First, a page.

Nigeria want Giovanni Trapattoni (right) to replace Shaibu Amodu
The BBC's Stephen Fottrell works on the World Service's African football website as well as the sports programme Fast Track and has followed the Republic of Ireland for many years.
Here he considers why Italian Giovanni Trapattoni would make an ideal coach for Nigeria's World Cup campaign.
Of all the candidates on Nigeria's wish-list to lead the Super Eagles to the World Cup, one of the names that stands out is that of the vastly experienced Italian coach Giovanni Trapattoni.
The current Republic of Ireland manager is contracted to remain with the Irish until 2012, and would already be heading for South Africa, were it not for the infamous events in Paris in November surrounding Thierry Henry's handball, which saw France qualify at Ireland's expense.
While it would further break Irish hearts to see a man they have adopted as one of their own swap Dublin for Abuja, Trapattoni may see this as possibly his last tilt at a World Cup.
And while the 70-year-old has said that he would ideally like to end his long and chequered career by leading the "boys in green" to the 2014 World Cup in Brazil, he may yet decide that a more immediate challenge with the other men in green may be an opportunity worth grasping now.
Thierry Henry's handball cost Ireland a place at the World Cup
The former Italian national coach must feel on a personal level that he still has some unfinished business of his own on the world stage, after the Azzurri were controversially knocked out of the World Cup in 2002 by co-hosts South Korea, after seeing a late goal dubiously disallowed.
That decision cost 'Trap' and his men a place in the quarter-finals of that tournament, which was seen as something of a blot on the Italian's CV.
But there is no doubting what he has achieved with an Irish team that, like Nigeria, were extremely short on confidence and a tactical game-plan when he took them over in 2008.
Trapattoni replaced Steve Staunton as Ireland boss, after the former Irish captain had overseen a disastrous period that would make Shaibu Amodu's reign and treatment by the Nigerian media seem favourable by comparison.
The former Juventus and Bayern Munich boss immediately turned around the fortunes of a team that only months previously had been slumping to results such as a 5-2 battering by Cyprus, and transformed them into an organised tactical outfit that quickly learned how to win again.
Recognising he had a fairly limited group of players at his disposal, with the exception of a handful of talented names such as Robbie Keane, Damien Duff and Shay Given, Trapattoni executed a well-organised game-plan that would see the Irish progress as the only unbeaten team in the World Cup play-off draw.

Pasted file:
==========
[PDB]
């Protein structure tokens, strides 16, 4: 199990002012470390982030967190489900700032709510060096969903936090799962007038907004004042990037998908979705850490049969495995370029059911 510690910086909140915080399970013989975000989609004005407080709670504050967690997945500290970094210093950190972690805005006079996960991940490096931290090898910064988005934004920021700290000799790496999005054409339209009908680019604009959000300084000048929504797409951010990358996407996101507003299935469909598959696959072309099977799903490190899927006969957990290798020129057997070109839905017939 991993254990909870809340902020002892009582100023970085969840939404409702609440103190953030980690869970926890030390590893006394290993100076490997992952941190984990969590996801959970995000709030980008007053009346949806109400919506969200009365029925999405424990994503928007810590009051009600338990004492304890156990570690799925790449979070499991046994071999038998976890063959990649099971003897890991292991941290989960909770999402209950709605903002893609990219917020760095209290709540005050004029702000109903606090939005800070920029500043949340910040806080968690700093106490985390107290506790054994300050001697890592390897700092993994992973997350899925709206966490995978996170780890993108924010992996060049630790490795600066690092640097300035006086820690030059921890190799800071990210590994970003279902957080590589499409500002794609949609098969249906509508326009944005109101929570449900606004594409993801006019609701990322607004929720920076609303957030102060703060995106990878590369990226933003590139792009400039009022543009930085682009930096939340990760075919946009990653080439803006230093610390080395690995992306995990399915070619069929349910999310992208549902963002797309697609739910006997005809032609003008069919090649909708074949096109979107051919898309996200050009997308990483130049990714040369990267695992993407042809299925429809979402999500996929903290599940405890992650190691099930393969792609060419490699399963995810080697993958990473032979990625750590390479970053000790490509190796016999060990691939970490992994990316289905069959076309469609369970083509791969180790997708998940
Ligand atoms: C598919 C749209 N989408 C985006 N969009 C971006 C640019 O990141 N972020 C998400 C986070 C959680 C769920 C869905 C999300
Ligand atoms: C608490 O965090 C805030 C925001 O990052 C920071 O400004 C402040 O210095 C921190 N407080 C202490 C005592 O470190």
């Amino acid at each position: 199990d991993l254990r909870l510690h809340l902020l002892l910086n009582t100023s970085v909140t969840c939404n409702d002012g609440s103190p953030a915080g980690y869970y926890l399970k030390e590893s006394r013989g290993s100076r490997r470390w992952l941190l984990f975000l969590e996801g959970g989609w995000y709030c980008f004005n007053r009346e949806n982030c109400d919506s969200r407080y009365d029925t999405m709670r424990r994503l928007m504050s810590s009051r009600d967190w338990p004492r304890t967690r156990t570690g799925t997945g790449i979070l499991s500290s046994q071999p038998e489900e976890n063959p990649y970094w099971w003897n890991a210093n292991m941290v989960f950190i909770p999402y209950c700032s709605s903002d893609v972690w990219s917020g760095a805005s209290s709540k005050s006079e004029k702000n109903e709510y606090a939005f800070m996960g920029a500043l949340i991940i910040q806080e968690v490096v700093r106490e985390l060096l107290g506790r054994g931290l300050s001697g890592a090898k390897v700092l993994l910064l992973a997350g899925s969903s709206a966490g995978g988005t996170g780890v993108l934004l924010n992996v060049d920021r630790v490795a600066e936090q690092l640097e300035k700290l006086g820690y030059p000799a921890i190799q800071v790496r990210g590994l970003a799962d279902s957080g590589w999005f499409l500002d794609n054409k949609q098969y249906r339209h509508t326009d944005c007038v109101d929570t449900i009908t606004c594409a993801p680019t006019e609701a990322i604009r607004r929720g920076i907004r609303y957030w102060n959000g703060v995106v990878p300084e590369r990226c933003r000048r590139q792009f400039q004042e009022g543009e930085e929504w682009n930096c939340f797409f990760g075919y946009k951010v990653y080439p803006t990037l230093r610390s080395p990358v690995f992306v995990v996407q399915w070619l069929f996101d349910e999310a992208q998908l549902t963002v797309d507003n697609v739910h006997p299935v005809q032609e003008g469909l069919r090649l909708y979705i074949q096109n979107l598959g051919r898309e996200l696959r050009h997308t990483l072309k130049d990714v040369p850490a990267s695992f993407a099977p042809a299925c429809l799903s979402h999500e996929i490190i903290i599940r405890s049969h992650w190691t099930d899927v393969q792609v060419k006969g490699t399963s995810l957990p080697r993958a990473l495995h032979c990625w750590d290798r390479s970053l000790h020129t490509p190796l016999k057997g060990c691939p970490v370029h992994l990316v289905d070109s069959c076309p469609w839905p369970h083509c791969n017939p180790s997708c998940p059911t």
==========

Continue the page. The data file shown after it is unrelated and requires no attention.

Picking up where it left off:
What followed in Paris is history, but for the fans who watched Ireland dominate the former World Cup winners on their own turf, Trapattoni would remind many that night that he can turn any side into an organised and at times thrilling attacking outfit.
Nigeria claimed third place at the Africa Cup of Nations in Angola
Granted he has his detractors in Ireland who maintain his style of football is too defensive, but anyone who previously thought that was all he had in his tactical locker was proven wrong on that night in November when the Irish took the game to France in ambitious style.
The expectations of the Nigerian footballing public are, of course, at a much more intense level, in a country with a population 30 times that of Ireland, and the Italian's tactical approach may be an issue for fans that demand to see their Super Eagles not just win, but do so in style.
But having turned previously limited players whose names would only be familiar to the most avid followers of English football - such as Keith Andrews, Glenn Whelan and Sean St Ledger - into seasoned internationals, one wonders what the Italian could achieve with some of the talent in the Nigerian squad.
While Nigeria's performances at the Africa Cup of Nations in Angola were lacklustre, there is no denying that players such as Chinedu Obasi, John Obi Mikel and Osaze Odemwingie have the potential to make the same kind of impact on the world stage as some of their illustrious Nigerian predecessors.
Nigeria's players, past and present, have admitted the team need to up their game significantly if they want to challenge at Africa's first World Cup finals, and they may see another European coach as the answer to their current crisis of confidence.
Trapattoni may well tick many of the necessary boxes for the Nigerians, but one drawback could be his high wages, with the Italian currently on an estimated salary of almost US$2.75m, some of which is funded by wealthy Irish businessman Denis O'Brien.
Whether Nigeria can afford to hire him on a permanent or temporary basis may depend on their ability to cover that kind of salary, but it may be a gamble worth taking on the "wily old fox" - as Russia coach and fellow Nigerian wish-list candidate Guus Hiddink referred to him.
Having also been linked with the Turkish national job recently, Trapattoni has previously denied that he would walk out on Ireland ahead of their European Championship qualifying campaign.
But privately he may see the opportunity of taking a talented Nigerian squad to South Africa in June as too good an opportunity to pass up.
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